Organisation as Unique Context
Coaches in organisational contexts face a number of challenges, often alone. Navigating the complexities of individual client relationships can be made even more challenging by issues relating to company culture, strategy or strategy changes, rough patches, office politics and difficult relationships to name a few. Remaining resilient is one thing, but responding effectively as a coach to both individual clients and the organisation as a whole is another. Luckily, there is hope.
A Simple Tool for Deep Insight
In my practice with coaches working through these challenges, using frameworks such as Hawkins and Shohet’s “7-Eyed Model” provides powerful perspectives on the various elements of the organisation/coach/client system.
As with our coaching clients, coaches too have blind spots and personal “stuff” which can get in the way of their optimal functioning, especially in intricate environments like organisations. Keeping the 7-Eyed Model of Supervision in mind, coach and supervisor can pay special attention to how each element impacts the coach, the client and the wider organisational environment, and vice versa. This exploration also provides a space in which the coach learns in a sustainable and rich way to resolve the immediate issues, and apply that learning to other current and future engagements. This is where things get interesting.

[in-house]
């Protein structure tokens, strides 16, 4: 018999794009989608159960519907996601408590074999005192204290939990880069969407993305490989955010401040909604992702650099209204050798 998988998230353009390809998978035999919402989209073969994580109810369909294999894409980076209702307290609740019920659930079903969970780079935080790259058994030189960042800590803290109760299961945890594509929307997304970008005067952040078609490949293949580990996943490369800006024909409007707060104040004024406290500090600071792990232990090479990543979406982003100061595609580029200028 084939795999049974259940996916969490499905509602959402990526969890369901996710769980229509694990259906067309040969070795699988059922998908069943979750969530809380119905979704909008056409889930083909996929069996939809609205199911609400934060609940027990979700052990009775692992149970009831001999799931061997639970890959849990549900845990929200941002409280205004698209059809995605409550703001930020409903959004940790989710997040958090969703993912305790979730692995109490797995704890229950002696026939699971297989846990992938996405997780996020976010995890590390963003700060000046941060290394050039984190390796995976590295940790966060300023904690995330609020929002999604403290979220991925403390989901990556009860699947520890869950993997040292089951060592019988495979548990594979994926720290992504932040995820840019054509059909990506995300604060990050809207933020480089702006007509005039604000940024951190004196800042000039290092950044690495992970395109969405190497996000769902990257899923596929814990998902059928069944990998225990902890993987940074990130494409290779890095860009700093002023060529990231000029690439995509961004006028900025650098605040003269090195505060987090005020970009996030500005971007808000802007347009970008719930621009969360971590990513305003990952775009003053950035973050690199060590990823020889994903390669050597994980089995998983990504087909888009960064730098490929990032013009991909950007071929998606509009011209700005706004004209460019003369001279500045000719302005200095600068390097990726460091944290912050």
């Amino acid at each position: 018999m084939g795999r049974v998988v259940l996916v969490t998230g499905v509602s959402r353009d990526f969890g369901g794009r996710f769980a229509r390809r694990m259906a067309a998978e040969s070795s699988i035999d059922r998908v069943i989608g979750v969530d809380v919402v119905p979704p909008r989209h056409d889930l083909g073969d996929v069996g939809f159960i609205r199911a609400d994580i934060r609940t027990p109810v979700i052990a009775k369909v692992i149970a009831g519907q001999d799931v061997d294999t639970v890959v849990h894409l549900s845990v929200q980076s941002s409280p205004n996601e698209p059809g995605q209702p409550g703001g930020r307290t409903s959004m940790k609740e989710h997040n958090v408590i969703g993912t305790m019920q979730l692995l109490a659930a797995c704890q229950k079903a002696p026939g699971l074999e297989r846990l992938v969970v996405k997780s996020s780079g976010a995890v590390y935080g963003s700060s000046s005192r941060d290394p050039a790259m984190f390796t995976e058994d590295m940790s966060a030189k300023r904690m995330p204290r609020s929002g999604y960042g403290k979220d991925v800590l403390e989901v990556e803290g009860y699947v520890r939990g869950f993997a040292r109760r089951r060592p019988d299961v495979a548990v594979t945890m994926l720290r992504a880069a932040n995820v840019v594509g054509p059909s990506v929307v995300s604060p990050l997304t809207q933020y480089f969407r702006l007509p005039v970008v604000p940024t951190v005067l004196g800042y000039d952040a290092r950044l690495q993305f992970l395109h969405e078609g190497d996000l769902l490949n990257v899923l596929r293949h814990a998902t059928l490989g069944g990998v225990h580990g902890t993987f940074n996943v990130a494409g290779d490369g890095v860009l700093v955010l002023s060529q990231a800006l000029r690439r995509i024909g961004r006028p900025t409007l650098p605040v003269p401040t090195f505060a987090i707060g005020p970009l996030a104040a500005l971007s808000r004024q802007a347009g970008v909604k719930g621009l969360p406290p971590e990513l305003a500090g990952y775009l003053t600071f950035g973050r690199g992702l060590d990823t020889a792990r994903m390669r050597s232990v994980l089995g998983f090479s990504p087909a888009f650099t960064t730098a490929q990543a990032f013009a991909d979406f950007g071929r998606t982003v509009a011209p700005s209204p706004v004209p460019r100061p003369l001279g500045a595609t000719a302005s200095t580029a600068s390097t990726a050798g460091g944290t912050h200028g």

Leveraging the Core Issue
As a supervisor, I look out for a “core issue” in working with supervisees. This is the blindspot that once uncovered, yields that wonderful “ah-ha moment”, giving coaches clear vision of what’s at hand, relief and resolution. The core issue emerges within the unique methodology supervisors offer.
Misconceptions about Supervision
There are a number fallacies about what supervision is. Supervision is not,
- working with core competencies (this is the domain of mentor coaching)
- dispensing advice (this would have limited impact, and does not develop the coach’s own thinking)
- coaching the coach (supervision may take a coaching style, but is distinct from coaching in methodology)
- coaching the coachee through the coach (supervision works focuses on transforming the coach)
Instead, supervisors walk alongside coaches, investigating and transforming the coach’s thinking and thus the nature of their relationships with clients and the sponsors.
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